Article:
Friday, March 23, 2007

Out Of The Biscuit, And Into The Frying Pan...


We’ve been involved with two major fires since moving to Southern Oregon. That whole mountain range you see burnt and being logged in the first picture was the second one.

The famous one, The Biscuit Fire, happened the second summer Mum and her husband were here. Imagine, two old and retired smokers, with Mum a huge gardener, living and breathing near an enormous fire that burned for months and attracted fire fighters from as far away as Australia…

I was living in Grants Pass at that time and I wrote about the Biscuit Fire already HERE.

Wikipedia had this to say--

"The Biscuit Fire was a wildfire that took place in 2002 that burned nearly 500,000 acres (2000 km²) in the Siskiyou National Forest in the states of Oregon and California. It was named for Biscuit Creek in southern Oregon.
The fire season in 2002 was an especially active one that started early with major fires in Arizona, Colorado, and New Mexico, pulling resources from the Pacific Northwest. Between July 12 and July 15, a series of lightning storms occurred in California and Oregon starting hundreds of small wildfires. During this period, five such fires were started within a 20-mile radius of each other near the state border. Due to the fires already burning in other areas, insufficient numbers of fire crews and smokejumpers were available to combat these fires and they began to burn out of control. The large Florence Fire, which had started approximately 30 miles north of the border, eventually joined what was known as the Sour Biscuit Fire which was burning very close to the border. Once the massive Biscuit Fire was created, it could not be fully contained until December 31, 2002. "

Let’s just say that this fire was a huge event, like a war across a border just over the hill. Smoke and ash kept people indoors. Mum and her husband were on thirty minute evacuation notice for over a week. A big shift in wind and the fire would have crossed the highway and run right through here, right past the fire crew camp which would have been emptied of fleeing firefighters.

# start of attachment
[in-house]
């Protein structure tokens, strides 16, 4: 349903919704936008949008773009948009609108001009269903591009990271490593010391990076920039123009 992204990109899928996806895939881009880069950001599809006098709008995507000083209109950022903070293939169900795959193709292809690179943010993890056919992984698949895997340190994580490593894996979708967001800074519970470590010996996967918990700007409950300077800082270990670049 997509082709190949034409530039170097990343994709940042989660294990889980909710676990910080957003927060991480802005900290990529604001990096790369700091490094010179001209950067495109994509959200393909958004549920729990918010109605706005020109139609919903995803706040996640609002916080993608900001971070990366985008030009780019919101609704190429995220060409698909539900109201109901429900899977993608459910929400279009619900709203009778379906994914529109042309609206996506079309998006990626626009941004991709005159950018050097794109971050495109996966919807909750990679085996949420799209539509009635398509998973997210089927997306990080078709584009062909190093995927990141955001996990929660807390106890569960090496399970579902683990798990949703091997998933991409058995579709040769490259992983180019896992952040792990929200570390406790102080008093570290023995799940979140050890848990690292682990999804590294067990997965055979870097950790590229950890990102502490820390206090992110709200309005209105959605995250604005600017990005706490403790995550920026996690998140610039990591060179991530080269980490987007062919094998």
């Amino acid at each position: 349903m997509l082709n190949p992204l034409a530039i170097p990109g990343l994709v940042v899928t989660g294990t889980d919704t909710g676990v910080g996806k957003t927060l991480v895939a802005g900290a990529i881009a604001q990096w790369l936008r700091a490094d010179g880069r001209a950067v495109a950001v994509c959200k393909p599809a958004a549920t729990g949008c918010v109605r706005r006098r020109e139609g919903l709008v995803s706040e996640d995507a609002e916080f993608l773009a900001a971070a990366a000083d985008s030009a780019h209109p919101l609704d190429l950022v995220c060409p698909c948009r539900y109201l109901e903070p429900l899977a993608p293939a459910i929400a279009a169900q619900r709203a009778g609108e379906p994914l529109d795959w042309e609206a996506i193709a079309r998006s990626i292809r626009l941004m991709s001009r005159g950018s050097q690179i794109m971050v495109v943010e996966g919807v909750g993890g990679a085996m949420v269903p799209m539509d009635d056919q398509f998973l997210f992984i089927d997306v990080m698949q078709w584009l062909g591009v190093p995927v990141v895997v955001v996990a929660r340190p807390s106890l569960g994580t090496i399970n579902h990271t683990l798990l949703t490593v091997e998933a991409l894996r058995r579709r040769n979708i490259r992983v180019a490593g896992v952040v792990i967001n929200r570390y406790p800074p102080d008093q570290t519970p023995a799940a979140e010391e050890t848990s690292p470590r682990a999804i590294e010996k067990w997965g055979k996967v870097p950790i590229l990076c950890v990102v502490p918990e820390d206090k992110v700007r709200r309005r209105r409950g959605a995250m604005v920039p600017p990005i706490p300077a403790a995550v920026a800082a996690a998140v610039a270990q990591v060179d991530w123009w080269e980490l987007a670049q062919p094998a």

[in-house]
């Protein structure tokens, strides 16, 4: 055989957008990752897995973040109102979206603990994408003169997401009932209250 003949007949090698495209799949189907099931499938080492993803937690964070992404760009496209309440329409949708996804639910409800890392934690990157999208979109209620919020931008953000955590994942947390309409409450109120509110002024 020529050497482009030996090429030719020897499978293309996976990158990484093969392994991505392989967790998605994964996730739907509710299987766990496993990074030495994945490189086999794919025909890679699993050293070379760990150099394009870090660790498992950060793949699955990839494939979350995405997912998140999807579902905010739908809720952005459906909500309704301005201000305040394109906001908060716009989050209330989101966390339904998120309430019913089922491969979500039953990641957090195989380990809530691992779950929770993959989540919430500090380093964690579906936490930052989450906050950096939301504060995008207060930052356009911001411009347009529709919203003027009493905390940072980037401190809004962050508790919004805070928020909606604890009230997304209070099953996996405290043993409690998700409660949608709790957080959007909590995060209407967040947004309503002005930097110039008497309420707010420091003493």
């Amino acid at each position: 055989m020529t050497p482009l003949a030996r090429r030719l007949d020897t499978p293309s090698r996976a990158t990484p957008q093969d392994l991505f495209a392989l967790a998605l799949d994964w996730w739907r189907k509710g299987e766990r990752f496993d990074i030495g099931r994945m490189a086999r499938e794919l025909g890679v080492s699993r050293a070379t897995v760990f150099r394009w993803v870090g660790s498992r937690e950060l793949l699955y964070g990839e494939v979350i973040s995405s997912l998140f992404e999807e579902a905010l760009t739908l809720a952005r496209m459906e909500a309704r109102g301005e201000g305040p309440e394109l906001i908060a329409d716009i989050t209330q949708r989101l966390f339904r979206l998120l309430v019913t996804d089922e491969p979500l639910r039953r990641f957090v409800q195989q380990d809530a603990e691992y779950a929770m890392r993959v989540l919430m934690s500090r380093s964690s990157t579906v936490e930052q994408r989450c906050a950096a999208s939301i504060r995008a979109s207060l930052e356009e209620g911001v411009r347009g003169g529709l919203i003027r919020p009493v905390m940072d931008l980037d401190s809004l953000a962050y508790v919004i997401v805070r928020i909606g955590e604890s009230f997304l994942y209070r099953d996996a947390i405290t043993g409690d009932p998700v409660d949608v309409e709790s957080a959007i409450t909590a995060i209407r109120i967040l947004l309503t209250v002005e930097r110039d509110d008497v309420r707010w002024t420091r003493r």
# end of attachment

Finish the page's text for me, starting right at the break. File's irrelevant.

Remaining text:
Mum started having her respiratory problems soon after this fire, increasing in severity through the next winter and up until today, where she still needs oxygen at night from a machine when she sleeps, and she likes to blame the fire for the reason why she got sick.

“You don’t think smoking for 30 years had anything to do with it?” (I just supposed).

“I wasn’t sick before the fire.”

(Smokers have a funny sense of what’s an acceptable amount of rationalizing, I’ve noticed over the years.)

“You didn’t stop smoking to see if you’d get better, either.”

(Mum hates my no bullshitting around the bush approach to some things. She’d much rather I was “tactful” when it comes to dealing with basic and simple truths. “You know you could be right, Mum!” That sort of thing.)

And two years passed with Mum going in to see the doctor often and going on antibiotics often, for lung infections that just kept hanging out feeding off of the cigarettes they shared with her as if breathing and smoking and coughing and spitting were all normal parts of being human in her version of earthly experiences. (It isn’t fun watching someone you love addicted to something that they KNOW is making them lie to family and be sick unto themselves. I mean, here, a nurse of 42 years was trying to tell me that cigarettes didn’t make her lungs susceptible to lung ailments knowing full well that they did.)

But I have fallen off my story. Crap! Where was I?

Oh yeah. Mum eventually developed an infection that they liked to call “triple pneumonia” at the hospital, almost died, was stuck in a nursing home etc… (STORY HERE)